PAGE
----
Can Trustee Search Your Residence in Chapter 7 or Chapter 13 Bankruptcy?

A question that I commonly hear from debtors in Chapter 7 and Chapter 13 bankruptcies in Rochester or surrounding  counties, is whether when they file for bankruptcy, someone will come to their house or apartment, and search or remove their assets.  My typical response is to reassure them by telling them that in my experience, any such visits are extremely rare, and would only serve to verify the accuracy of their bankruptcy petition and other disclosure provided during their bankruptcy case.  At the same time, as a bankruptcy lawyer, any such statements makes me concerned, since whether or not someone will actually come to search your house or apartment if you file for Chapter 7 or Chapter 13 bankruptcy, the petition, schedules and statement of financial affairs must to be completed truthfully and accurately. Any attempt by the debtor to conceal assets, or any dishonest statements in the bankruptcy petition or other information provided during the bankruptcy, if caught, are likely to result in a referral to the U.S. Attorney Office for criminal prosecution.  There are currently individuals serving time in federal penitentiary who have been convicted of bankruptcy crimes, including those whose bankruptcy crimes cases were prosecuted in Rochester.  In addition, the financial consequences of the dismissal of the bankruptcy case, and denial of discharge, can be significant, even if there is no criminal prosecution.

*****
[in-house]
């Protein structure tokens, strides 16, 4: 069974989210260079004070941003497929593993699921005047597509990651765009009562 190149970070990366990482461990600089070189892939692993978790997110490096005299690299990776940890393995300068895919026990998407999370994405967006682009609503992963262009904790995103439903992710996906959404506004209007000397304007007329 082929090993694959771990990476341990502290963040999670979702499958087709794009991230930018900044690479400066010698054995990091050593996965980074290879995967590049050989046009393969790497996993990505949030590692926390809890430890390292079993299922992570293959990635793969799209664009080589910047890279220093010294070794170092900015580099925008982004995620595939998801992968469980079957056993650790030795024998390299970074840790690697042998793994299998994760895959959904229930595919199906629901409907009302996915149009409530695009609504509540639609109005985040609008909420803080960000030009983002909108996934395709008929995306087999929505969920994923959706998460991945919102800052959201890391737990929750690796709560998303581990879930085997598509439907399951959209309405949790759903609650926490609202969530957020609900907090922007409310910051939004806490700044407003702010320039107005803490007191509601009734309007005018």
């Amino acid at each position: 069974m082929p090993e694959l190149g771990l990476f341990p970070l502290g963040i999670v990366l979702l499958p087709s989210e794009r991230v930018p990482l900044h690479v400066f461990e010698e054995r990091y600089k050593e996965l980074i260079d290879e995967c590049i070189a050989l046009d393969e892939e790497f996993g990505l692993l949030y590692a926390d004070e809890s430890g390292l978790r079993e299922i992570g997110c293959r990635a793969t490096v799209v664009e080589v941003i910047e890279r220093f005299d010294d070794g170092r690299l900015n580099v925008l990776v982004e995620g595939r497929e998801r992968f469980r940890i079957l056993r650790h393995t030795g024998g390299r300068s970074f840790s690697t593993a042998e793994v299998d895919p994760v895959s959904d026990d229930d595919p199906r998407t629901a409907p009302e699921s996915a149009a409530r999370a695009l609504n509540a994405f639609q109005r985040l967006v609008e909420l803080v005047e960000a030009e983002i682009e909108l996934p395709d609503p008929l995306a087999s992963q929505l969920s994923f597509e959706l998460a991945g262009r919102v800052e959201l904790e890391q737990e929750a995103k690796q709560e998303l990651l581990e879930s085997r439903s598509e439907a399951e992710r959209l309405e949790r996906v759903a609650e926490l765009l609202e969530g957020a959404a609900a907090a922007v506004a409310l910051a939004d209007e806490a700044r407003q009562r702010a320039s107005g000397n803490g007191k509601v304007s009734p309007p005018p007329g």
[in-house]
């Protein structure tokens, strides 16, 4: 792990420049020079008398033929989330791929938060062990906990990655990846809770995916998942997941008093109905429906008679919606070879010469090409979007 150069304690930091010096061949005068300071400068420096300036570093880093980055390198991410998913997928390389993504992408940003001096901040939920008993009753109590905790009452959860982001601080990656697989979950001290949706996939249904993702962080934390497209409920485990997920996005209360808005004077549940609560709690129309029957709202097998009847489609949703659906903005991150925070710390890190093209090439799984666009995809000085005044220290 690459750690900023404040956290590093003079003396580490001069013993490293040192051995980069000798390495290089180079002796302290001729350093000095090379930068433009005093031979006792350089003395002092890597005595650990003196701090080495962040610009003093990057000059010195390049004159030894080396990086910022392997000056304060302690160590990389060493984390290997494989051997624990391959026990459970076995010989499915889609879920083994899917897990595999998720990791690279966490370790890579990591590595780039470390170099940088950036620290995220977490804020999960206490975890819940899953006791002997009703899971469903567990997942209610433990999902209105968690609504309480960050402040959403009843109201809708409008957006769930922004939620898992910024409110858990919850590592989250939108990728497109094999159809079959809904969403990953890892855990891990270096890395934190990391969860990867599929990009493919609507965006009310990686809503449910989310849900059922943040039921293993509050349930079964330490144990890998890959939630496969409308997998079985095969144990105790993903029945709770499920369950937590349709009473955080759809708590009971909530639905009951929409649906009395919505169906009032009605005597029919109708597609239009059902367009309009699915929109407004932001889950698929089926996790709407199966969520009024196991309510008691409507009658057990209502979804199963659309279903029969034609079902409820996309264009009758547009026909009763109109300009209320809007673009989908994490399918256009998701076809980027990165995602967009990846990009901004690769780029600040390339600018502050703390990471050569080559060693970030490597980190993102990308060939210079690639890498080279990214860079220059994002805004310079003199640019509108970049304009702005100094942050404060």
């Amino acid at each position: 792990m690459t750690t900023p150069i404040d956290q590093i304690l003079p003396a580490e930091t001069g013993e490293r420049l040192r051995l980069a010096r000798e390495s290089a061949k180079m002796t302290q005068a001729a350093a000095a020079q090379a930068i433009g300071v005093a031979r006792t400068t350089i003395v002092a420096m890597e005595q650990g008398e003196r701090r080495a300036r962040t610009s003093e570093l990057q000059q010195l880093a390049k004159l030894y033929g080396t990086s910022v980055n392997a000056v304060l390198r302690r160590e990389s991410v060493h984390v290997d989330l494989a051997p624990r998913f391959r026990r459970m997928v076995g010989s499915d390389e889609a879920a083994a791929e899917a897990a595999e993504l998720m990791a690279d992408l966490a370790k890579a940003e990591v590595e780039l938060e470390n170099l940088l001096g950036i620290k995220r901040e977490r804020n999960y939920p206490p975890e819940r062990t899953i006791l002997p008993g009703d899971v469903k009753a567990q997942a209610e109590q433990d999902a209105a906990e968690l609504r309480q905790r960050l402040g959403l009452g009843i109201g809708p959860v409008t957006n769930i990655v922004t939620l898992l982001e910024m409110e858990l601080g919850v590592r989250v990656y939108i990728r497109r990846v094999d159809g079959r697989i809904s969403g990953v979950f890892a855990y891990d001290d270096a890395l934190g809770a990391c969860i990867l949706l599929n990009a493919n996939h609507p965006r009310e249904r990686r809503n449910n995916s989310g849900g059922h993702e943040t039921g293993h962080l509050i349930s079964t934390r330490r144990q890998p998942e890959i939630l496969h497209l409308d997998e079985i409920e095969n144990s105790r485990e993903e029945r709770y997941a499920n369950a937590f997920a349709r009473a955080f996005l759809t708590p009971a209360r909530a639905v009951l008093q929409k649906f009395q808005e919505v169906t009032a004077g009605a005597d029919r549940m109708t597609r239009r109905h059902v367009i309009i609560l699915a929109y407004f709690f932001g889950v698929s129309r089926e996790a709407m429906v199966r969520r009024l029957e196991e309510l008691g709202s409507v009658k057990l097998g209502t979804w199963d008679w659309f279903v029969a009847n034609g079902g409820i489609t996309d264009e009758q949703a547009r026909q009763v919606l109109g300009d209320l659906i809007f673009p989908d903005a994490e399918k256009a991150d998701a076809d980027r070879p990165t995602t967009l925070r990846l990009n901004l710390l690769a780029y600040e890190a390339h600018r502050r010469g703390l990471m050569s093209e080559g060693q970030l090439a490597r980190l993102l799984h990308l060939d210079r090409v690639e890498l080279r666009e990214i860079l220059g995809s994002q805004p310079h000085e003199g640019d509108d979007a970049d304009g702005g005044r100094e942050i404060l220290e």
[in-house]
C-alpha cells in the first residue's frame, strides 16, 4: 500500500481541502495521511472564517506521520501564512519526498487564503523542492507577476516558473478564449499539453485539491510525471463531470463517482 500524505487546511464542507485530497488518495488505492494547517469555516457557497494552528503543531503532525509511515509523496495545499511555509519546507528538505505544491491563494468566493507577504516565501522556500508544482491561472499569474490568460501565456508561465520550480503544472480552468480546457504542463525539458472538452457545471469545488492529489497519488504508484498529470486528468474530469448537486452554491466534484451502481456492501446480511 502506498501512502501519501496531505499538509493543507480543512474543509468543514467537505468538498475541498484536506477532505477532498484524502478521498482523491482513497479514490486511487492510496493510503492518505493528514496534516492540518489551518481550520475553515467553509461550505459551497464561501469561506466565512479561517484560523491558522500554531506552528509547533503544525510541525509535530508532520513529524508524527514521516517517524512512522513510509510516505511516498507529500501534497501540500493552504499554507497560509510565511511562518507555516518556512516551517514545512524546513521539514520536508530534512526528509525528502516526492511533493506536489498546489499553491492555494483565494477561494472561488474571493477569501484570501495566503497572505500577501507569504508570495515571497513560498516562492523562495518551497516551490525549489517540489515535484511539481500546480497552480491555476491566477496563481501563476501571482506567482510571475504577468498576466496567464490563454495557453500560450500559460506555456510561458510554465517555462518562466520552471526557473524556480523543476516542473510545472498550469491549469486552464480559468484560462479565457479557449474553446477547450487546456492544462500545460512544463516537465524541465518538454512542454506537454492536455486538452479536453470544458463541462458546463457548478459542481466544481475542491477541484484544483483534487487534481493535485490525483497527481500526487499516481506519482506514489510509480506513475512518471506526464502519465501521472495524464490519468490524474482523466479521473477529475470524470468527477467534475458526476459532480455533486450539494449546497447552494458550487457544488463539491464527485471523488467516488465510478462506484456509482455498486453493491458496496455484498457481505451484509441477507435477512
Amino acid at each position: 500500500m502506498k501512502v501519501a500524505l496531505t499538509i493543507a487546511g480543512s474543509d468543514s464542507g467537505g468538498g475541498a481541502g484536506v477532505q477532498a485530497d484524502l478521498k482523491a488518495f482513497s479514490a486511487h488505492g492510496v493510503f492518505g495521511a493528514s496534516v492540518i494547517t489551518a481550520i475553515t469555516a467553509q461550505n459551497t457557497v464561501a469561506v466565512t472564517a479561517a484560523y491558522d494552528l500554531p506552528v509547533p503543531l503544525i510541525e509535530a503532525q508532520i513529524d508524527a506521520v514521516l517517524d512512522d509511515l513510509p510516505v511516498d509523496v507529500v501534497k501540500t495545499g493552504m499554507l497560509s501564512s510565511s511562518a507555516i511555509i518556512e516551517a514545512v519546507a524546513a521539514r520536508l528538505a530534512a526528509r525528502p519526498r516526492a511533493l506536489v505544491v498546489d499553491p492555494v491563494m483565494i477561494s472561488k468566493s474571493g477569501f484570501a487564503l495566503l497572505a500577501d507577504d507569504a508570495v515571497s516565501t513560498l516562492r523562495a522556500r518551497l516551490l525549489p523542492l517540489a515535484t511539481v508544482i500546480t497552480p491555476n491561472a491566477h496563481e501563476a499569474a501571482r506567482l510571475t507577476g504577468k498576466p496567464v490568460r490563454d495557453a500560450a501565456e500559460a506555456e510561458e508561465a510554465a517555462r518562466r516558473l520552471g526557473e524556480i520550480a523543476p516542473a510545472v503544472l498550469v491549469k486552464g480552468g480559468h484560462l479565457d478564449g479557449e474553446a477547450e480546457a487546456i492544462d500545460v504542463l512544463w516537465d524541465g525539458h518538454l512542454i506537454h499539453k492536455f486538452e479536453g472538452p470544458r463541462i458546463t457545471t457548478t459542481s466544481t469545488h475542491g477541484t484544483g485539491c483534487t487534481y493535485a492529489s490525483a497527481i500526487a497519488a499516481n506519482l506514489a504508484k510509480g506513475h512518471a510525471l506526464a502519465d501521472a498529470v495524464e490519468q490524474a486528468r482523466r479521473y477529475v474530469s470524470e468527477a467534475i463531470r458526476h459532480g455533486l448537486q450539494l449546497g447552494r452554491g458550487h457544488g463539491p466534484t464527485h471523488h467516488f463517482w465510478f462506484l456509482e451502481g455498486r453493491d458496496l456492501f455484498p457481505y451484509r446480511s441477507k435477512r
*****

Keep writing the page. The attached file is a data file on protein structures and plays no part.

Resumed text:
With respect to obtaining access to the debtor’s house or apartment, the bankruptcy trustee has the ability to obtain an order authorizing him or her to search the debtor’s house or apartment, with the assistance of the United States Marshall, and to break doors, locks and safes during the course of an investigation. Usually such order will be obtained on an ex parte basis — meaning without prior notice to the debtor to prevent him or her from hiding the assets.

As I have written before, when you file Chapter 7 bankruptcy, you receive the benefit of bankruptcy exemptions.  For most debtors, the exemptions allow them to keep most, if not all, of the property they own.  While each case is fact specific, and depends of the property owned and its value, a bankruptcy lawyer will be able to engage in pre-bankruptcy exemption planning to maximize available exemptions, and to minimize the assets that would have to be turned over to the trustee if their value exceeds permissible exemptions.

Therefore, the bankruptcy petition, and all of the schedules and other documents provided to the bankruptcy court,  should be prepared truthfully and completely, while understanding that the trustee in your bankruptcy case has the ability to get a court order authorizing him to verify the accuracy of your petition.  If the debtor provided truthful and accurate disclosure, he or she has nothing to fear.  As a bankruptcy attorney, I work closely with all of my clients to make sure that they understand their obligations as debtors, but also to make sure they get to keep as much property as they are legally allowed.

If you are dealing with debt problems in Western New York, including Rochester, Canandaigua, Brighton, Pittsford, Penfield, Perinton, Fairport, Webster, Victor, Farmington, Greece, Gates, Hilton, Parma, Brockport, Spencerport, LeRoy, Chili, Churchville, Monroe County, Ontario County, Wayne County, Orleans County, Livingston County, and being harassed by bill collectors, and would like to know more about how bankruptcy may be able to help you, contact me today by phone or email to schedule a FREE initial consultation with a bankruptcy lawyer.